Day: December 1st, 2006

Tulcingo Del Valle

Friday, December 1st, 2006 | All Things, Eats

B joined me in tonight’s dinner adventure, deep into the heart of Hells Kitchen. I’d first read about Del Valle in The New York Times a couple of years ago, shortly after its transformation from “glorified deli into modest restaurant.” I was intrigued by the “hopelessly traditional” husband-and-wife-run restaurant, with a 203-item menu and a chalkboard offering house specialties like chicharrón (fatty pork skin) braised in salsa verde and barbacoa (roasted goat meats.)

We headed West from B’s office at the Crossroads of the World to a stretch of block that seemed relatively untouched by the rapid gentrification/commercialization in the area: one unassuming restaurant among a small crop of eateries with very modest surroundings. There are, in fact, two Mexican places of note on the same block — the other being Tehuitzingo, which is the slightly more downscale of the two, comprised of a few stools at the rear of a narrow bodega.

Tulcingo Del Valle — somewhere along the way, the restaurant was rechristened to better reflect the town in Puebla for which it’s named — has a huge menu of simple, classic Mexican lunch-counter food. Their tacos and tortas come highly recommended, as do their moles; Robert Sietsema waxed on rhapsodically about their “extremely delicious” mole pipian of pumpkin seeds and tomatillos in his 2004 review. New York granted Tulcingo del Valle three stars status, and the #27 spot on their oft-referenced (on this blog) 2006 Best Cheap Eats list.

We started off with horchata (not “hot chocolate”), XX and a plate of the nachos, topped with cheese, tomato, jalapenos and some pretty standard guacamole, as we considered our entree options.


B ordered the carne asada con nopales (grilled beef with prickly pear cactus), which earned him an approving smile and giggles from our server. The nopal cactus is one of Puebla’s most important crops; every April, the central Mexican village of Tlaxcalancingo celebrates the Festival de Nopales in tribute.

Such generous portions! The dusky green paddles — spines removed, of course — arrived flopped over the meat, rice and refried beans piled onto the plate. The taste? Mildly vegetal — similar to green beans — with the unctuous texture of aloe or okra, but with a crisper core.

Steak and Cactus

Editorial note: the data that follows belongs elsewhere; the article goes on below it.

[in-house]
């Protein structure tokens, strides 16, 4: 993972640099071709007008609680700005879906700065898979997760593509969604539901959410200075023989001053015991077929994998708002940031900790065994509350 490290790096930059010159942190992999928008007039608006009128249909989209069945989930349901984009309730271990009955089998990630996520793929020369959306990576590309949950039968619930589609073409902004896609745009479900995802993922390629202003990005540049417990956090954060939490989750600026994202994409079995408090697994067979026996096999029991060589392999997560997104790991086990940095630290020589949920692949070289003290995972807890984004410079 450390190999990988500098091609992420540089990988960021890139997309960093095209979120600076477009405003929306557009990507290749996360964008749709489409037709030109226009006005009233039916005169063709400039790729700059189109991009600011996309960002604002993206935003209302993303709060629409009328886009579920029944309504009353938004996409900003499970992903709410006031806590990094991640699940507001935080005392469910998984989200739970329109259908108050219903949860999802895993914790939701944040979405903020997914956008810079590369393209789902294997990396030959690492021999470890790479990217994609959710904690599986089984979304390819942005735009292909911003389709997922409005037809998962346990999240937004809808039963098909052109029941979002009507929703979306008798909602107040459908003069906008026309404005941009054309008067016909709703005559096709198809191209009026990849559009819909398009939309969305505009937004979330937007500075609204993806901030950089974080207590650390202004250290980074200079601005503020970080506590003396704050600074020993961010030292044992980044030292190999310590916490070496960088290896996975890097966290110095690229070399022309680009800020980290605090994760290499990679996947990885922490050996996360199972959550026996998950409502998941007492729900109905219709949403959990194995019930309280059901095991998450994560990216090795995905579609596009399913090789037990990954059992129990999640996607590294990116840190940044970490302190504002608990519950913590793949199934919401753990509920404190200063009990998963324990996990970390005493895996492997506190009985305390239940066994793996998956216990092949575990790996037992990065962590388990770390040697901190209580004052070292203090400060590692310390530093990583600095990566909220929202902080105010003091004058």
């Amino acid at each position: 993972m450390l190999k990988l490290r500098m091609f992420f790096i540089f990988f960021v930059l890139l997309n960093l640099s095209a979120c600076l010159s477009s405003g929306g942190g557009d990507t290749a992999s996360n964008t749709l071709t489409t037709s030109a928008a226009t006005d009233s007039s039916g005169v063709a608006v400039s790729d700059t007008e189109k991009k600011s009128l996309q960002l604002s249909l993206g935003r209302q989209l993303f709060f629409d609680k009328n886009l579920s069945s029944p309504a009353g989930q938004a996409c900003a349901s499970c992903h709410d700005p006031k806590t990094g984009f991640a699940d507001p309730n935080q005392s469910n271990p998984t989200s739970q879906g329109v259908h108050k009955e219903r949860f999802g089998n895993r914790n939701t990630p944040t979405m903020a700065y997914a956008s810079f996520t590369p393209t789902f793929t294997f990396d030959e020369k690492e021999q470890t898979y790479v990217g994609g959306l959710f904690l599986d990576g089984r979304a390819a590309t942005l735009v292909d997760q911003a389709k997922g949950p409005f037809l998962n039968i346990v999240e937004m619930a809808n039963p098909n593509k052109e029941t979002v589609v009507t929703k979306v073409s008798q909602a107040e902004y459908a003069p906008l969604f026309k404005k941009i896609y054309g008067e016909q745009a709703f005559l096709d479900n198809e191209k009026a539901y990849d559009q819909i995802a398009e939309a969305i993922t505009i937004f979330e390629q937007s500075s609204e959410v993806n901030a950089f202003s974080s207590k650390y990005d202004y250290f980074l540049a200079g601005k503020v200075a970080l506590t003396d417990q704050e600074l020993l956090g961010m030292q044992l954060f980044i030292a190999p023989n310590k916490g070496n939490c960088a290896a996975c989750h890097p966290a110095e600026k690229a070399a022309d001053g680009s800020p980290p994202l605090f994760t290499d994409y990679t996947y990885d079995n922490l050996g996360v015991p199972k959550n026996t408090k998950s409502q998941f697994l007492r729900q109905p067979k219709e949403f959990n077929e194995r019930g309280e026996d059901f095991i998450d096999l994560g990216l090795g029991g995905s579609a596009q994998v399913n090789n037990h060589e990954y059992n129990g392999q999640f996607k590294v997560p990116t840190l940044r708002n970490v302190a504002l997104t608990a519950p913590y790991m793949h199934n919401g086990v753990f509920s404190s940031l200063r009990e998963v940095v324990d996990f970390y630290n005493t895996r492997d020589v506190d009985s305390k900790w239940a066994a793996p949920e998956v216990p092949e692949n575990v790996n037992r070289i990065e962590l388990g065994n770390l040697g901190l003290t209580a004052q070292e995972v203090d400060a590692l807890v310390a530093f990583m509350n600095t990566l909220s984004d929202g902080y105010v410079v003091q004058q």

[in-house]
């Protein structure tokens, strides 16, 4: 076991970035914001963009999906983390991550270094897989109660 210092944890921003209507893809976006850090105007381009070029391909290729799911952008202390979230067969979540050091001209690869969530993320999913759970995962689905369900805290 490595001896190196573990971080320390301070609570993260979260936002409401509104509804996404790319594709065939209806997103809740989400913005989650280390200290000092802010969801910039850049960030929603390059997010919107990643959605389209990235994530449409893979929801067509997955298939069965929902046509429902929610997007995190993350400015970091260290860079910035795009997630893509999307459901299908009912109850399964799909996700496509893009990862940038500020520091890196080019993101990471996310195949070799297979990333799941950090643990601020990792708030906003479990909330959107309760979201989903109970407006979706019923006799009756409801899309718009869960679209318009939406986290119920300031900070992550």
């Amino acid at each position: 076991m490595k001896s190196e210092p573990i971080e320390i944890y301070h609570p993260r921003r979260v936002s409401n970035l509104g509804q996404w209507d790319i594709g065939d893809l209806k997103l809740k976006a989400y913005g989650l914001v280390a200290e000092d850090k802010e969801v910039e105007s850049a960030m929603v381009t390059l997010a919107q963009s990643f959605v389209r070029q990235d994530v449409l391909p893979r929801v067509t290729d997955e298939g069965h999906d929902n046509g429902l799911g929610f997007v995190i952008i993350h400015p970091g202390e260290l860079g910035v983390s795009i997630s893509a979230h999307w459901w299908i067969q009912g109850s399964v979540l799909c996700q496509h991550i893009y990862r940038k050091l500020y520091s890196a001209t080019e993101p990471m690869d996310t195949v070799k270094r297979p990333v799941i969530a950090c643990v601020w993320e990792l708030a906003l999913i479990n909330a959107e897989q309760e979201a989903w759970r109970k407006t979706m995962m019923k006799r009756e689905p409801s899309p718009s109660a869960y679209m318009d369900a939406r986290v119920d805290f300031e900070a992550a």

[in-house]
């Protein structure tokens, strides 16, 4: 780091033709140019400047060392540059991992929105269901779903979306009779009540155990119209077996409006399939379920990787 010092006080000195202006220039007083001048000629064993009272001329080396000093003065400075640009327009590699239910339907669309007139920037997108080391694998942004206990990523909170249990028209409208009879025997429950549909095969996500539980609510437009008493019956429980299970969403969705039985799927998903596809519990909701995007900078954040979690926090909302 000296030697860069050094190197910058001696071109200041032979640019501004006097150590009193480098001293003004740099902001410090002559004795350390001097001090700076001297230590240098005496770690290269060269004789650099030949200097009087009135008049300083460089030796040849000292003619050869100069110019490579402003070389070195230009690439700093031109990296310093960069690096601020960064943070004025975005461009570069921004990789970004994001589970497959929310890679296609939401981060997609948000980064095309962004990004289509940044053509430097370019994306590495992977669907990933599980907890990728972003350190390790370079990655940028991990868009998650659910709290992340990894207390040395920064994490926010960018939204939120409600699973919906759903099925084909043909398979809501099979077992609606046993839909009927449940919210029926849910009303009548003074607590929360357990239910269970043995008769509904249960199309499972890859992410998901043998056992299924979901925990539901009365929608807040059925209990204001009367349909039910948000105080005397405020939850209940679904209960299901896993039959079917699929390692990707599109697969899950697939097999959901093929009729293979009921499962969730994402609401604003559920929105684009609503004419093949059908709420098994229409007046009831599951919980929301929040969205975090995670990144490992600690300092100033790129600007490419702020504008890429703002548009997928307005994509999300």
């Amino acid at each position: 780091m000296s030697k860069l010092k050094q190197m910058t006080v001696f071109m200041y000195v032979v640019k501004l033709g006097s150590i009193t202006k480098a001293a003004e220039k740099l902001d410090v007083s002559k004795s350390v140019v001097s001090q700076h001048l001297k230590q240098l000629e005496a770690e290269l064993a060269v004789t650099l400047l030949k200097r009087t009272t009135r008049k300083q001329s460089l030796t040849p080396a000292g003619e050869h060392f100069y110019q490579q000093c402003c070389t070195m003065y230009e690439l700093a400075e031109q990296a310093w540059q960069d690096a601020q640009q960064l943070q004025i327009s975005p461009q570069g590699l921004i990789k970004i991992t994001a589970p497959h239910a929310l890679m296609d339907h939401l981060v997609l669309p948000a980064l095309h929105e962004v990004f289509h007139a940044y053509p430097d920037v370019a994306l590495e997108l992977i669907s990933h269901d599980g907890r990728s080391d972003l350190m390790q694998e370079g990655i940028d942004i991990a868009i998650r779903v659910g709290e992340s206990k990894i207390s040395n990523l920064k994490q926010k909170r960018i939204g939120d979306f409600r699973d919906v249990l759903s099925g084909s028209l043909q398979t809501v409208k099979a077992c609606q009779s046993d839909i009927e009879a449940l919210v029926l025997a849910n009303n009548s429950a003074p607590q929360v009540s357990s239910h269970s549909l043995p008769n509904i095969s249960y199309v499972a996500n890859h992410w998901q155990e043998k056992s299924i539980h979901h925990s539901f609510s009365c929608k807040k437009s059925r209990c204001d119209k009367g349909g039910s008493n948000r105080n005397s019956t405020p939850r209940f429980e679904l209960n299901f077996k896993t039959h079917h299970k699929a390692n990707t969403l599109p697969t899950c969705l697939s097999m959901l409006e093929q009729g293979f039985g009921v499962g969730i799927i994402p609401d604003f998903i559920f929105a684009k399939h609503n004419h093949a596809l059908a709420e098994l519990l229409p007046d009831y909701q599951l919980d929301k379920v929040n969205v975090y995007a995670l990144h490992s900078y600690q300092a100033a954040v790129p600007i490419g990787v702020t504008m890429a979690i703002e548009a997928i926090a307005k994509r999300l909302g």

From the specials board, I picked out the mole poblano — signature sauce of Puebla — served with chicken. The platter arrived with tender pieces of meat, swimming under rich, dark, reddish-brown sauce topped with sesame seeds, and accompanied by thick, warm homemade tortillas.

Mole is derived from the Nahuatl mulli, meaning “concoction” or “sauce.” Culinary anthropologists note that very few of the spices in mole poblano are indigenous to the New World; the sauce, is in fact, born in part out of Spanish colonialism, which was an imposing force on the cuisine of Mexico. In Puebla, several convents were active in creating dishes that modified traditional recipes to suit colonial tastes, comingling ingredients from both the indigenous Indian and Spanish cultures. Among the regions of Mexico, there are variations on mole type and color (red, green, brown, yellow), but the mixture is at its essence a puréed combination of chiles and ingredients such as fruits, vegetables, herbs and spices, thickened with some combination of seeds, nuts, bread, masa and corn tortillas. The traditional poblano also contains Mexican chocolate, and can require dozens of ingredients and many hours to make.

The sheer effort involved makes me grateful for places like Tulcingo Del Valle, whose version of this dish is one of the best I’ve tried in the city.

Mole Poblano

B and I emerged from the restaurant into a downpour on Tenth Avenue. I thought wistfully of my umbrella, hanging uselessly on the coatrack in my office downtown. We huddled under a leaky awning and assessed our options: the IRT seemed too far away; the bus, too unreliable. We hailed a cab — fare hike or no.

Of course, moments after we shut the taxi doors behind us, the rains stopped.

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